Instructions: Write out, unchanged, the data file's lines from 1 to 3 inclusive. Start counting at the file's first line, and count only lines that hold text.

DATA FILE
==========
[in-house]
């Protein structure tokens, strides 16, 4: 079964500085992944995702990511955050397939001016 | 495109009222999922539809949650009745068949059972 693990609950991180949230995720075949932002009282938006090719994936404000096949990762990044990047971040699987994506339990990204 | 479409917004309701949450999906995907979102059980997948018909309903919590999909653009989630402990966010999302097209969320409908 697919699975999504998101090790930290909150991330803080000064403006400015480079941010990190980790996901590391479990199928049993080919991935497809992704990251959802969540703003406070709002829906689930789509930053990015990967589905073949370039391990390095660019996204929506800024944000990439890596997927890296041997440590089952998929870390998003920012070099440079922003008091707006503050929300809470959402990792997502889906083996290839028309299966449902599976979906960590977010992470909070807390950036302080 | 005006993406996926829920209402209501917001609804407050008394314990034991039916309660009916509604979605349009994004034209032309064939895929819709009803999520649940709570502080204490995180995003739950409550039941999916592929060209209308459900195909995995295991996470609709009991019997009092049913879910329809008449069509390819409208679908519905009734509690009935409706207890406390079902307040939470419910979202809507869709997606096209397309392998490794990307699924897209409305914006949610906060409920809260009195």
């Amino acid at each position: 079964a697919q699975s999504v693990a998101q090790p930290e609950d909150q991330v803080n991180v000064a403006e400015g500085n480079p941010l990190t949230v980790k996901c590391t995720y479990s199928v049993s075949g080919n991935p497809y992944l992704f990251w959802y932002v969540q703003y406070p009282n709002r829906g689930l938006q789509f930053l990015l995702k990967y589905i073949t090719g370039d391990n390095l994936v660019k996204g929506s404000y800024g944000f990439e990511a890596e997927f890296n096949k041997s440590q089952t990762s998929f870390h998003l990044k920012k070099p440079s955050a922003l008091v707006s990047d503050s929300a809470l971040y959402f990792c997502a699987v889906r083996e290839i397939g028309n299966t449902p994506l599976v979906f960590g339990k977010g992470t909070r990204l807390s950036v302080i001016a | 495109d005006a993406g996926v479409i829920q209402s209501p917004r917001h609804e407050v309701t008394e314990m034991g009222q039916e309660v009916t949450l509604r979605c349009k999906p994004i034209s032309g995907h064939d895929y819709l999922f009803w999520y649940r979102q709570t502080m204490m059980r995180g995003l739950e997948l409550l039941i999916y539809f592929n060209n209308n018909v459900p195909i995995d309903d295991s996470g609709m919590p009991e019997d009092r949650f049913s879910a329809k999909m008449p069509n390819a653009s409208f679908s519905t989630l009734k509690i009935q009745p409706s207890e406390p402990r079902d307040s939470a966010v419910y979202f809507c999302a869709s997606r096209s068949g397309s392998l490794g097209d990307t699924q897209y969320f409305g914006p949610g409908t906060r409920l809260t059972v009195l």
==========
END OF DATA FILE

[in-house]
């Protein structure tokens, strides 16, 4: 079964500085992944995702990511955050397939001016 | 495109009222999922539809949650009745068949059972 693990609950991180949230995720075949932002009282938006090719994936404000096949990762990044990047971040699987994506339990990204 | 479409917004309701949450999906995907979102059980997948018909309903919590999909653009989630402990966010999302097209969320409908 697919699975999504998101090790930290909150991330803080000064403006400015480079941010990190980790996901590391479990199928049993080919991935497809992704990251959802969540703003406070709002829906689930789509930053990015990967589905073949370039391990390095660019996204929506800024944000990439890596997927890296041997440590089952998929870390998003920012070099440079922003008091707006503050929300809470959402990792997502889906083996290839028309299966449902599976979906960590977010992470909070807390950036302080 | 005006993406996926829920209402209501917001609804407050008394314990034991039916309660009916509604979605349009994004034209032309064939895929819709009803999520649940709570502080204490995180995003739950409550039941999916592929060209209308459900195909995995295991996470609709009991019997009092049913879910329809008449069509390819409208679908519905009734509690009935409706207890406390079902307040939470419910979202809507869709997606096209397309392998490794990307699924897209409305914006949610906060409920809260009195």
């Amino acid at each position: 079964a697919q699975s999504v693990a998101q090790p930290e609950d909150q991330v803080n991180v000064a403006e400015g500085n480079p941010l990190t949230v980790k996901c590391t995720y479990s199928v049993s075949g080919n991935p497809y992944l992704f990251w959802y932002v969540q703003y406070p009282n709002r829906g689930l938006q789509f930053l990015l995702k990967y589905i073949t090719g370039d391990n390095l994936v660019k996204g929506s404000y800024g944000f990439e990511a890596e997927f890296n096949k041997s440590q089952t990762s998929f870390h998003l990044k920012k070099p440079s955050a922003l008091v707006s990047d503050s929300a809470l971040y959402f990792c997502a699987v889906r083996e290839i397939g028309n299966t449902p994506l599976v979906f960590g339990k977010g992470t909070r990204l807390s950036v302080i001016a | 495109d005006a993406g996926v479409i829920q209402s209501p917004r917001h609804e407050v309701t008394e314990m034991g009222q039916e309660v009916t949450l509604r979605c349009k999906p994004i034209s032309g995907h064939d895929y819709l999922f009803w999520y649940r979102q709570t502080m204490m059980r995180g995003l739950e997948l409550l039941i999916y539809f592929n060209n209308n018909v459900p195909i995995d309903d295991s996470g609709m919590p009991e019997d009092r949650f049913s879910a329809k999909m008449p069509n390819a653009s409208f679908s519905t989630l009734k509690i009935q009745p409706s207890e406390p402990r079902d307040s939470a966010v419910y979202f809507c999302a869709s997606r096209s068949g397309s392998l490794g097209d990307t699924q897209y969320f409305g914006p949610g409908t906060r409920l809260t059972v009195l």